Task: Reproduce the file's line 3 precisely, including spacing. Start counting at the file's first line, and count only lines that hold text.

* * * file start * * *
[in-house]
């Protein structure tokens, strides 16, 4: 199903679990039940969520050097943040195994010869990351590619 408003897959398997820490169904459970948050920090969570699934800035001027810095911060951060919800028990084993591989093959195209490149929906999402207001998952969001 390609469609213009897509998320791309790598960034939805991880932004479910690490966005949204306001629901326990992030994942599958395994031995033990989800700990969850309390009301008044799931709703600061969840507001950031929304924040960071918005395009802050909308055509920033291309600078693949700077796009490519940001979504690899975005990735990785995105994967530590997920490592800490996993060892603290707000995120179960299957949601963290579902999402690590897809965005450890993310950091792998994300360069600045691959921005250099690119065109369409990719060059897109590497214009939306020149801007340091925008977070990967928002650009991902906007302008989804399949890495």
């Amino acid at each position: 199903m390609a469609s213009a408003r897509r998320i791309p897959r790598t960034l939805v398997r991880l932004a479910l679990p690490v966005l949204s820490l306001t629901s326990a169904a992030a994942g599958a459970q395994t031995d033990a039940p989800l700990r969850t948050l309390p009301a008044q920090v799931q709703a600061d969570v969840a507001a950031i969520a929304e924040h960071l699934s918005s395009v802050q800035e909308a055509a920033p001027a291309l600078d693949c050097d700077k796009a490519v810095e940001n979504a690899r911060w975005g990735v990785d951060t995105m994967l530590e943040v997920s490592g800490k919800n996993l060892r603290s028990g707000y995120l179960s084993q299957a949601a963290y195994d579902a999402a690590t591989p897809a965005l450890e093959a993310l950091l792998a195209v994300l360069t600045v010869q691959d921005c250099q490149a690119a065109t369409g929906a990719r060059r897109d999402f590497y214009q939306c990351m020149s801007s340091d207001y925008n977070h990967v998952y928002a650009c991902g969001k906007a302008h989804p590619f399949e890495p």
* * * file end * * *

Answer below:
């Amino acid at each position: 199903m390609a469609s213009a408003r897509r998320i791309p897959r790598t960034l939805v398997r991880l932004a479910l679990p690490v966005l949204s820490l306001t629901s326990a169904a992030a994942g599958a459970q395994t031995d033990a039940p989800l700990r969850t948050l309390p009301a008044q920090v799931q709703a600061d969570v969840a507001a950031i969520a929304e924040h960071l699934s918005s395009v802050q800035e909308a055509a920033p001027a291309l600078d693949c050097d700077k796009a490519v810095e940001n979504a690899r911060w975005g990735v990785d951060t995105m994967l530590e943040v997920s490592g800490k919800n996993l060892r603290s028990g707000y995120l179960s084993q299957a949601a963290y195994d579902a999402a690590t591989p897809a965005l450890e093959a993310l950091l792998a195209v994300l360069t600045v010869q691959d921005c250099q490149a690119a065109t369409g929906a990719r060059r897109d999402f590497y214009q939306c990351m020149s801007s340091d207001y925008n977070h990967v998952y928002a650009c991902g969001k906007a302008h989804p590619f399949e890495p």